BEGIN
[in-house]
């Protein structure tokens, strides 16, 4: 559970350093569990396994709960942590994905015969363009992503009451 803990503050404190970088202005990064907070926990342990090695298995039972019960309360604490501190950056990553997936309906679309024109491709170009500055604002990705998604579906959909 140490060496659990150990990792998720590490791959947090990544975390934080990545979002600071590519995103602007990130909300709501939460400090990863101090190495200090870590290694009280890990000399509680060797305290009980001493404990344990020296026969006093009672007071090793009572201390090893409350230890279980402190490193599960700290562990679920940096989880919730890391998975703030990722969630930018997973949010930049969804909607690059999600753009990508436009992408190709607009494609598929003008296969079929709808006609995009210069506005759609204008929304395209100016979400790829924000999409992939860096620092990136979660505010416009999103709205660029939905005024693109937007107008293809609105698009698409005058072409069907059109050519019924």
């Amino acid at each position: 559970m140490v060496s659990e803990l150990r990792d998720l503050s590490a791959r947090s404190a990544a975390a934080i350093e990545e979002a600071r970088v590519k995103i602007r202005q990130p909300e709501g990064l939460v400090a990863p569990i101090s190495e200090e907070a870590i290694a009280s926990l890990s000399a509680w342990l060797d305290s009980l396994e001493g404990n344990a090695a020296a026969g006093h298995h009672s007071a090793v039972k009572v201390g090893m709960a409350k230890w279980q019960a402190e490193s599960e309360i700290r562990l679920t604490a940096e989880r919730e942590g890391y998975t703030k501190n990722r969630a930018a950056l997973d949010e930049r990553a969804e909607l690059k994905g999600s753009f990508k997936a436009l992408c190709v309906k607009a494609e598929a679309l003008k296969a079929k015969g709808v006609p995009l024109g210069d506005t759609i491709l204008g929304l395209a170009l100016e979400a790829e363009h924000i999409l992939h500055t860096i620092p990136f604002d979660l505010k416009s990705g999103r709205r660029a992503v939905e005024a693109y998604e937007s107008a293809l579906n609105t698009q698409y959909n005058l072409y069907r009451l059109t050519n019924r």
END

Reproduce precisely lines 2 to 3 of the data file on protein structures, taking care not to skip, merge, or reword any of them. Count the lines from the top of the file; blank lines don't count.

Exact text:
């Protein structure tokens, strides 16, 4: 559970350093569990396994709960942590994905015969363009992503009451 803990503050404190970088202005990064907070926990342990090695298995039972019960309360604490501190950056990553997936309906679309024109491709170009500055604002990705998604579906959909 140490060496659990150990990792998720590490791959947090990544975390934080990545979002600071590519995103602007990130909300709501939460400090990863101090190495200090870590290694009280890990000399509680060797305290009980001493404990344990020296026969006093009672007071090793009572201390090893409350230890279980402190490193599960700290562990679920940096989880919730890391998975703030990722969630930018997973949010930049969804909607690059999600753009990508436009992408190709607009494609598929003008296969079929709808006609995009210069506005759609204008929304395209100016979400790829924000999409992939860096620092990136979660505010416009999103709205660029939905005024693109937007107008293809609105698009698409005058072409069907059109050519019924």
């Amino acid at each position: 559970m140490v060496s659990e803990l150990r990792d998720l503050s590490a791959r947090s404190a990544a975390a934080i350093e990545e979002a600071r970088v590519k995103i602007r202005q990130p909300e709501g990064l939460v400090a990863p569990i101090s190495e200090e907070a870590i290694a009280s926990l890990s000399a509680w342990l060797d305290s009980l396994e001493g404990n344990a090695a020296a026969g006093h298995h009672s007071a090793v039972k009572v201390g090893m709960a409350k230890w279980q019960a402190e490193s599960e309360i700290r562990l679920t604490a940096e989880r919730e942590g890391y998975t703030k501190n990722r969630a930018a950056l997973d949010e930049r990553a969804e909607l690059k994905g999600s753009f990508k997936a436009l992408c190709v309906k607009a494609e598929a679309l003008k296969a079929k015969g709808v006609p995009l024109g210069d506005t759609i491709l204008g929304l395209a170009l100016e979400a790829e363009h924000i999409l992939h500055t860096i620092p990136f604002d979660l505010k416009s990705g999103r709205r660029a992503v939905e005024a693109y998604e937007s107008a293809l579906n609105t698009q698409y959909n005058l072409y069907r009451l059109t050519n019924r």